Rosé all day

 
image credit: http://www.bowsandsequins.com/

image credit: http://www.bowsandsequins.com/

 
 

Spring and summer may be upon us, but we are taking a different approach to Rosé season. Outside of wine and warm weather, we love roses for a host of reasons. The enchanting and dichotomous nature of strong and hearty thorns enveloping this soft, delicate blossom give this plant a unique story unlike any other flower.  There is good reason the rose has been heralded as the symbol of love for thousands of years. However, there's more to their story as this magical plant has a lot more to protect than the velvety touch of its petals.   

 

ROSES AS MEDICINE

Before roses were gifted as offerings of love and friendship, they have long been recognized as a primary medicine in Ayurveda, Traditional Chinese Medicine, Native American practices and Western herbalism.  Found in the petals and fruit (rose hips) of these lovely blossoms are an abundance of vitamins that are essential for our bodies to become an optimal temple of health and beauty. Below is a short list: 

  • Beta-Carotene: converted by the body to Vitamin A
  • Vitamin C: an essential anti-oxidant and building block for collagen
  • Vitamin B: an essential vitamin our bodies need for various bodily functions
  • Vitamin E: an essential anti-oxidant and support for the immune system
  • Vitamin K: an essential vitamin for blood clotting and bone health
  • Nicotinamide: a B vitamin essential for energy production and nutrient synthesis
  • Pectin: a soluble fiber that upregulates our bodies' detoxifying capabilities.

Come cold and flu season, most of us would praise oranges as a go-to source of vitamin C. By weight, however, fresh and unprocessed rose hips can contain 50x more than that of our beloved oranges. This holds true for roses as an anti-oxidant, as well, as the rose competes with green tea in its power to fight free-radicals.

The entire plant is also incredibly anti-inflammatory. A study published in the International Journal of Clinical Rheumatology showed that rose hips and seeds significantly reduced the need for painkillers in individuals suffering from osteoarthritis.

In modern use, the rose often seems to be relegated to the ranks of simple astringents. It certainly does make a fine smelling astringent, but has a plethora of other properties adding to its wonderful wound-healing abilities. The whole plant, but especially the root, has pain relieving properties when used externally, and is also a very good antibacterial agent for treating nearly any kind of infection, inside or out, including UTIs, yeast and vaginal infections. Indigenous peoples use the hips for severe infections externally, making a mash of the hips and using them as a poultice.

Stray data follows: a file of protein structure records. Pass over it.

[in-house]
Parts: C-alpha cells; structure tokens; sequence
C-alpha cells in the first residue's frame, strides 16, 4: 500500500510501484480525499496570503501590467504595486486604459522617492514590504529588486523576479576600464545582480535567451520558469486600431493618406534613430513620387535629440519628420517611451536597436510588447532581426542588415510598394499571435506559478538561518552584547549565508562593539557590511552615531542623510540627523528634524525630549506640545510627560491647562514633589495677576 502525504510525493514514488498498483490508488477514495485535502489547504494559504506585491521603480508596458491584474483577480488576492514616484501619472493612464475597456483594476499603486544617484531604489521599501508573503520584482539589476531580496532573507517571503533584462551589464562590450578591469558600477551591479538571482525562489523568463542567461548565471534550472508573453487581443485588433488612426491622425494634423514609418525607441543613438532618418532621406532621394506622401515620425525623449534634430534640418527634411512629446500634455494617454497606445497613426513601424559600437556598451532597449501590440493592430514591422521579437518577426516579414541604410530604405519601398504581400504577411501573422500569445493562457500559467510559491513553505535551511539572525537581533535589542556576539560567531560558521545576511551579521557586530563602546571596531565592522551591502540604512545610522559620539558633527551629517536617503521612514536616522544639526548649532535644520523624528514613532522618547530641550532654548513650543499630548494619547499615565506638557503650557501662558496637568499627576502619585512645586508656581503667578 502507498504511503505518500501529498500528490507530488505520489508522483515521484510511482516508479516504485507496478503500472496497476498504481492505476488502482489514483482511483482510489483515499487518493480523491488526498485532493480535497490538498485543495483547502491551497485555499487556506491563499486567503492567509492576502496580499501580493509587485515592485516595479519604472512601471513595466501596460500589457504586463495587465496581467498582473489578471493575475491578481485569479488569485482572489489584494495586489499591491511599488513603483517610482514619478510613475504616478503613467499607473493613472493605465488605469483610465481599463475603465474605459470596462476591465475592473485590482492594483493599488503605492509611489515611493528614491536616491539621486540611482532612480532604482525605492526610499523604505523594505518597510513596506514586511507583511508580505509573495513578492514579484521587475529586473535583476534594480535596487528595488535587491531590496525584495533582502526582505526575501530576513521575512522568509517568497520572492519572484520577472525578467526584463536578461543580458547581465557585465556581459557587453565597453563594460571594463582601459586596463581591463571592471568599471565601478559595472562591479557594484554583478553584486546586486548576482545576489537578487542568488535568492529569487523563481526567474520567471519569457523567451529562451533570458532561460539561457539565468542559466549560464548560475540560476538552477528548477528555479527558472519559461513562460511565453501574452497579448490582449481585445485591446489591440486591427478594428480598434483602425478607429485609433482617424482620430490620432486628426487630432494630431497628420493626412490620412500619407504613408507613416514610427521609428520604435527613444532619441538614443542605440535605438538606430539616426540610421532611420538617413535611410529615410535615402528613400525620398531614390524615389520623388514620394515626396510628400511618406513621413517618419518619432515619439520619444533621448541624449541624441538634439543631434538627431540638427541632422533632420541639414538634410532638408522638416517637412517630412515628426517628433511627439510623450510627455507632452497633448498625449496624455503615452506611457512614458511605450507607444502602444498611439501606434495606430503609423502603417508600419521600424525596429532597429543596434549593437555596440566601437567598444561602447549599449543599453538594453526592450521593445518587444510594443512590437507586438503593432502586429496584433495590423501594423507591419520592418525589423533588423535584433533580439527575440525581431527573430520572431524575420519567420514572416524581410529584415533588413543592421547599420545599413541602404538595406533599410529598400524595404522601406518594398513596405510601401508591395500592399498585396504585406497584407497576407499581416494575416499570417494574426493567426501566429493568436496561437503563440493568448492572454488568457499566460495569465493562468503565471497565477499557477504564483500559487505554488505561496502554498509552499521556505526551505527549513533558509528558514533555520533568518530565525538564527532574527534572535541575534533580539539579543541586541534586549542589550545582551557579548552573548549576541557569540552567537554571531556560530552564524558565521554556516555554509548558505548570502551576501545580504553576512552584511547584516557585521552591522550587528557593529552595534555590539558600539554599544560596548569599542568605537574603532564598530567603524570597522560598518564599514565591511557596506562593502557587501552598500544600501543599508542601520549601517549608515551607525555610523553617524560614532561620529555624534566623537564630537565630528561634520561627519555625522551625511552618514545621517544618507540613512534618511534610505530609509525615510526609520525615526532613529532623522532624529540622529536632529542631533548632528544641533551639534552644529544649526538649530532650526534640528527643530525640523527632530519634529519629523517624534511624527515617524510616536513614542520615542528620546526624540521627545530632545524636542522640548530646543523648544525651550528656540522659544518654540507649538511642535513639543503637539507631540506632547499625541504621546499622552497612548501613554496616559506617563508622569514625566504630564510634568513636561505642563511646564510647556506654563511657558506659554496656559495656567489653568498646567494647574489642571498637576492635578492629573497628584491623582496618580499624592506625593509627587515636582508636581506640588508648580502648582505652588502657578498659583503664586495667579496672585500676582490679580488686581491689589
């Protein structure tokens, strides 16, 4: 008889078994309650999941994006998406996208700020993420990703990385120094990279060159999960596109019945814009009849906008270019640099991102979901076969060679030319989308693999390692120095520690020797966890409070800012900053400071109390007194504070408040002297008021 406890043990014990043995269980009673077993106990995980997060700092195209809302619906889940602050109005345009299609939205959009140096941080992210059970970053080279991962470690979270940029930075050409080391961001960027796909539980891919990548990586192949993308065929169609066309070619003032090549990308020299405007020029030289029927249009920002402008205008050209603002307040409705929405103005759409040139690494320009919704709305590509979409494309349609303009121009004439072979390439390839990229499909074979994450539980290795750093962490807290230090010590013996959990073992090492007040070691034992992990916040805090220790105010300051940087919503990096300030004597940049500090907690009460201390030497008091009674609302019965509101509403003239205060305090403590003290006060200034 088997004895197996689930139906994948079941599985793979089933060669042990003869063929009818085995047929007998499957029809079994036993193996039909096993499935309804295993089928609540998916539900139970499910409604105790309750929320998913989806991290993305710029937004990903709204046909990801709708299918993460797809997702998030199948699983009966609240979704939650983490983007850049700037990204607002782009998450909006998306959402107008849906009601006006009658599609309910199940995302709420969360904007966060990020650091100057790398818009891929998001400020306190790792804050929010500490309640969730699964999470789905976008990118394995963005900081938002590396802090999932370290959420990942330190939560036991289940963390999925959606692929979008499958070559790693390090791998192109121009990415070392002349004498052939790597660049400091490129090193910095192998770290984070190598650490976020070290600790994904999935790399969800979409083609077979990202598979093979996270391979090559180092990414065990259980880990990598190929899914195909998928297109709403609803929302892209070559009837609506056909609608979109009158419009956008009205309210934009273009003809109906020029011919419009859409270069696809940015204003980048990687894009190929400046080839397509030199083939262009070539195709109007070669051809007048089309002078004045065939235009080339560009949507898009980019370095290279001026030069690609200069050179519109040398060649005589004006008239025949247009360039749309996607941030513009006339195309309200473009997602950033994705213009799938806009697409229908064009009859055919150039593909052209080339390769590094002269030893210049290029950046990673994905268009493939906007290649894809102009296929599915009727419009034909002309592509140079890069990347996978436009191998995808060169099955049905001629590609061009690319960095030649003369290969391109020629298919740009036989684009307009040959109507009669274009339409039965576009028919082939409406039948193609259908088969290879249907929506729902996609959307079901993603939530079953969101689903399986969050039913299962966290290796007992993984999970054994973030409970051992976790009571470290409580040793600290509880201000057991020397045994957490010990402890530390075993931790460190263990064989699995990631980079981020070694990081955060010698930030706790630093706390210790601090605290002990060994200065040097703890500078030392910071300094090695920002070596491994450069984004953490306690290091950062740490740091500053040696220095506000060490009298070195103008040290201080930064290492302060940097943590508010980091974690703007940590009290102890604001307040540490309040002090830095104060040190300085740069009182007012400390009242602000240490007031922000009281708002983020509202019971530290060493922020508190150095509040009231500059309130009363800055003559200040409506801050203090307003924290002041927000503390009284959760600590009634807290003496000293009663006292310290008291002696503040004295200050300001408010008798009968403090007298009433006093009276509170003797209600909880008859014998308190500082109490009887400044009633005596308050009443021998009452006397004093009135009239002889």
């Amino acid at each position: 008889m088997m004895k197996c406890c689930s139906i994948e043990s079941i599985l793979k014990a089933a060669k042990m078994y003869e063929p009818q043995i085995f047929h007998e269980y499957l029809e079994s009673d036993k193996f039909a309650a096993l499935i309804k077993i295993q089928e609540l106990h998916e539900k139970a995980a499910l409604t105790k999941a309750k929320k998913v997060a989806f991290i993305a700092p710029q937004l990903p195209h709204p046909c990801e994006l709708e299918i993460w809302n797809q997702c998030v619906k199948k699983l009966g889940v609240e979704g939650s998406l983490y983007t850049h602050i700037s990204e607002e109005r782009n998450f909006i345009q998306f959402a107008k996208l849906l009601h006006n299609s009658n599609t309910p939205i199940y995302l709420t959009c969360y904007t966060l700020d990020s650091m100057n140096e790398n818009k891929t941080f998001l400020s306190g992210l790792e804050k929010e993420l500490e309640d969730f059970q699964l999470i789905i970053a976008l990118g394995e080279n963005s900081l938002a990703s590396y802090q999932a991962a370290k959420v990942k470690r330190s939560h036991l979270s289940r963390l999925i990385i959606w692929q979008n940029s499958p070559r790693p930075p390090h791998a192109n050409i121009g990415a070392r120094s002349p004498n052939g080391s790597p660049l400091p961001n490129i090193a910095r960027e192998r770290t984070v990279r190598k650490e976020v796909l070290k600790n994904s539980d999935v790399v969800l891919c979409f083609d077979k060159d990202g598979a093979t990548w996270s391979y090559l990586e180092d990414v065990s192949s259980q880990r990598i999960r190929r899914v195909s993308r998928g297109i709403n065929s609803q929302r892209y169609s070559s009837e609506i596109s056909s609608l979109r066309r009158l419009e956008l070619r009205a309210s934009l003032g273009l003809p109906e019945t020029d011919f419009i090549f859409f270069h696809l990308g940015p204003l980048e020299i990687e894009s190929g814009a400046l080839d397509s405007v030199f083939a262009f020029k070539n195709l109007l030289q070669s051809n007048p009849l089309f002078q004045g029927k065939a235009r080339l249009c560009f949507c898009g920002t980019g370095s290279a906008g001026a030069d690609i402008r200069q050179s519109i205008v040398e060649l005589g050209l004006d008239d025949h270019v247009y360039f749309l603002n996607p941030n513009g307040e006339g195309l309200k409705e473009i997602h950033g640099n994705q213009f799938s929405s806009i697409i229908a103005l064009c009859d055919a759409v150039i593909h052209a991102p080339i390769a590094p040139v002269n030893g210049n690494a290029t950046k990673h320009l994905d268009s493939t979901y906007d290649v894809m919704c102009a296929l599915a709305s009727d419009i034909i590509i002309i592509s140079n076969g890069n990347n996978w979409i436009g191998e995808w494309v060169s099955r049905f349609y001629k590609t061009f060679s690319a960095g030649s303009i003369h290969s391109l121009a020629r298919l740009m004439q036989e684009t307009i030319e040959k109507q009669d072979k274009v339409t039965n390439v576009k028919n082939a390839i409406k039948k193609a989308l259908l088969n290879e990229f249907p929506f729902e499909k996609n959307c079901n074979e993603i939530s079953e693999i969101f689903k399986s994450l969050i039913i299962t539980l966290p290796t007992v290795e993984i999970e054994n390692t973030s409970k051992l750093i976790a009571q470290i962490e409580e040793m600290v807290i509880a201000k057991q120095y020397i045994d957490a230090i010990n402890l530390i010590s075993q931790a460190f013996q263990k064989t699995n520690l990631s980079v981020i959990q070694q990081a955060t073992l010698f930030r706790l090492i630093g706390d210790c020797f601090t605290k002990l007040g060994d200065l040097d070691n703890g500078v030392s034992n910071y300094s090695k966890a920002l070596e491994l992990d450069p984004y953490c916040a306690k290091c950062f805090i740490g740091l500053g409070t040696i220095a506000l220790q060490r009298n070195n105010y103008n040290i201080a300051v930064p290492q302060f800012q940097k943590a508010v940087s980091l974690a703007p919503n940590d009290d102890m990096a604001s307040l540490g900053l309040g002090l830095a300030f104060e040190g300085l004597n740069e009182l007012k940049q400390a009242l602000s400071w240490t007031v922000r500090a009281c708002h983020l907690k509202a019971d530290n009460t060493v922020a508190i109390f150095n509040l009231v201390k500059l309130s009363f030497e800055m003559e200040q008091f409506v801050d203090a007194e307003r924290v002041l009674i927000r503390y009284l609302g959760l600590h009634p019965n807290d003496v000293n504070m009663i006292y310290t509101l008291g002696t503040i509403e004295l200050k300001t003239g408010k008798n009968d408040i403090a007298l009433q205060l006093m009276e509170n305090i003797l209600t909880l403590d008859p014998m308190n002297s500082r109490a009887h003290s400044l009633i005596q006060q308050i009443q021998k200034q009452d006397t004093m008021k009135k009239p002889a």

Roses excel at cooling, soothing and dispersing the transfer of heat. This property makes them useful for sunburns. A simple solution of diluted rose-infused vinegar with at least fifty percent water can be applied to sunburns to help clear the heat from the skin. Rose-infused honey is also a delicious and effective remedy for minor burns and wounds. 

 

ROSES AS Food

It's easy to say that we all could get to know our scarlet, garden goddesses a little better. But, what about eating them? A recently released study promotes the results of rose hips as a successful cholesterol-lowering dietary supplement. Using roses in jams, wines, honeys, vinegars, teas and salads are also great ways to introduce their benefits into a daily diet.  

For example, rose tea commonly used in Traditional Chinese Medicine as an excellent blood tonic for those experiencing fatigue, anxiety, dry skin and hair and other signs of blood deficiency. One adjustment, however, is to the palate, and getting those taste buds used to the floral notes in roses. Ease into the flavor by sampling this spin on a raspberry rose margarita

A note for the green thumbs that have access to these beauties in the front lawn: please ensure no harmful chemicals have been used prior to exploring with roses in the kitchen. The more aromatic the flower, however, the higher the essential oil content and ultimately the better the medicine. Be sure to sniff out the competition!

 

PROPER USE IN SKINCARE 

Vitamin C is an essential building block for the production of collagen and proper hydration of the skin. Roses and rose hips are an excellent source.  Because taking vitamin C internally doesn't guarantee that its benefits are felt at the dermal level, topical applications are necessary to experience optimal results for anti-aging. Using synthetic lotions and ingredients may interfere with the proper assimilation of the nutrients, so it's best to understand the pros and cons of what is in our skincare products. 

At balm, we only offer non-synthetic options to promote products with high bioavailability and adequate absorption of nutrients and minerals. We believe in the power of roses and include them in their whole plant form in several of our formulations: Buffing Grains, Buffing Grains with Seaweed, Toning Water, and Face Cream with Rose Tea.

Additionally, roses help to soothe and calm irritated and dry skin, offering its astringent benefits as an anti-inflammatory without over-drying. It's a great ingredient for all skin types, but is exceptional for dry and aging skin. The best way to experience the benefits of roses in skincare is by trying our full regimen for dry/mature skin and rosé all day, every day. 

 

 

Have you experienced our Face Cream with Rose Tea?  We would love to know your thoughts and/or experiences.  Please share below!

 

Unlinked Resources: 

Herb Mentor

https://www.ncbi.nlm.nih.gov/pubmed

Rosemary Gladstar

Kiva Rose